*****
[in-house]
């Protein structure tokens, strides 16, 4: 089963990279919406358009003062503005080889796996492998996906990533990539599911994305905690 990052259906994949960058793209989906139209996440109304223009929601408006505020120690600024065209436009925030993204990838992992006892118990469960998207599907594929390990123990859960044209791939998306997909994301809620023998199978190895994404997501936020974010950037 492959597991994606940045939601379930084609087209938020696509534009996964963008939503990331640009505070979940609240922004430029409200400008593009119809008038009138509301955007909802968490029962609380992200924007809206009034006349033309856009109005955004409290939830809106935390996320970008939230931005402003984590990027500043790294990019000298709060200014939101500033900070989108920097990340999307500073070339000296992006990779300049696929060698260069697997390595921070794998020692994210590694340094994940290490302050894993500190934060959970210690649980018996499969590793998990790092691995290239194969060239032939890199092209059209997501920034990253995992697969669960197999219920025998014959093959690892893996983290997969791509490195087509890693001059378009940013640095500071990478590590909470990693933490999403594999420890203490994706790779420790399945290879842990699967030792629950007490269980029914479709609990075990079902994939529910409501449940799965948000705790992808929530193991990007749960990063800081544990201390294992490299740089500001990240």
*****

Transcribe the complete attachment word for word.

[in-house]
């Protein structure tokens, strides 16, 4: 089963990279919406358009003062503005080889796996492998996906990533990539599911994305905690 990052259906994949960058793209989906139209996440109304223009929601408006505020120690600024065209436009925030993204990838992992006892118990469960998207599907594929390990123990859960044209791939998306997909994301809620023998199978190895994404997501936020974010950037 492959597991994606940045939601379930084609087209938020696509534009996964963008939503990331640009505070979940609240922004430029409200400008593009119809008038009138509301955007909802968490029962609380992200924007809206009034006349033309856009109005955004409290939830809106935390996320970008939230931005402003984590990027500043790294990019000298709060200014939101500033900070989108920097990340999307500073070339000296992006990779300049696929060698260069697997390595921070794998020692994210590694340094994940290490302050894993500190934060959970210690649980018996499969590793998990790092691995290239194969060239032939890199092209059209997501920034990253995992697969669960197999219920025998014959093959690892893996983290997969791509490195087509890693001059378009940013640095500071990478590590909470990693933490999403594999420890203490994706790779420790399945290879842990699967030792629950007490269980029914479709609990075990079902994939529910409501449940799965948000705790992808929530193991990007749960990063800081544990201390294992490299740089500001990240």